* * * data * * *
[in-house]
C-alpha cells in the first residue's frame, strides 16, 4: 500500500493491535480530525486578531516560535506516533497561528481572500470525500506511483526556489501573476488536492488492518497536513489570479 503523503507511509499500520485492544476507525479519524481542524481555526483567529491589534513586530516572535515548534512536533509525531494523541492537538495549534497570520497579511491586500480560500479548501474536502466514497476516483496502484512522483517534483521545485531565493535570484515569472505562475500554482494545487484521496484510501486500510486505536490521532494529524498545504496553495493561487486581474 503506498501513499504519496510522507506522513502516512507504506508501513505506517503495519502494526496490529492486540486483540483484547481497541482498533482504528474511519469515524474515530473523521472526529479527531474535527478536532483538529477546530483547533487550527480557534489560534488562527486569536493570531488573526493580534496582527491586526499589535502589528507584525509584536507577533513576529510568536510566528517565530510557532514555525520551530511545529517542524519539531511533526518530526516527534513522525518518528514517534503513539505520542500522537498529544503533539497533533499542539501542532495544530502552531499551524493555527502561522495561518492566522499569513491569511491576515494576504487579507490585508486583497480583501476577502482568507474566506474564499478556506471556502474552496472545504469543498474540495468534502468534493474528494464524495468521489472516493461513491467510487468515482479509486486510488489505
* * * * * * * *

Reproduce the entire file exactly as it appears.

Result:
[in-house]
C-alpha cells in the first residue's frame, strides 16, 4: 500500500493491535480530525486578531516560535506516533497561528481572500470525500506511483526556489501573476488536492488492518497536513489570479 503523503507511509499500520485492544476507525479519524481542524481555526483567529491589534513586530516572535515548534512536533509525531494523541492537538495549534497570520497579511491586500480560500479548501474536502466514497476516483496502484512522483517534483521545485531565493535570484515569472505562475500554482494545487484521496484510501486500510486505536490521532494529524498545504496553495493561487486581474 503506498501513499504519496510522507506522513502516512507504506508501513505506517503495519502494526496490529492486540486483540483484547481497541482498533482504528474511519469515524474515530473523521472526529479527531474535527478536532483538529477546530483547533487550527480557534489560534488562527486569536493570531488573526493580534496582527491586526499589535502589528507584525509584536507577533513576529510568536510566528517565530510557532514555525520551530511545529517542524519539531511533526518530526516527534513522525518518528514517534503513539505520542500522537498529544503533539497533533499542539501542532495544530502552531499551524493555527502561522495561518492566522499569513491569511491576515494576504487579507490585508486583497480583501476577502482568507474566506474564499478556506471556502474552496472545504469543498474540495468534502468534493474528494464524495468521489472516493461513491467510487468515482479509486486510488489505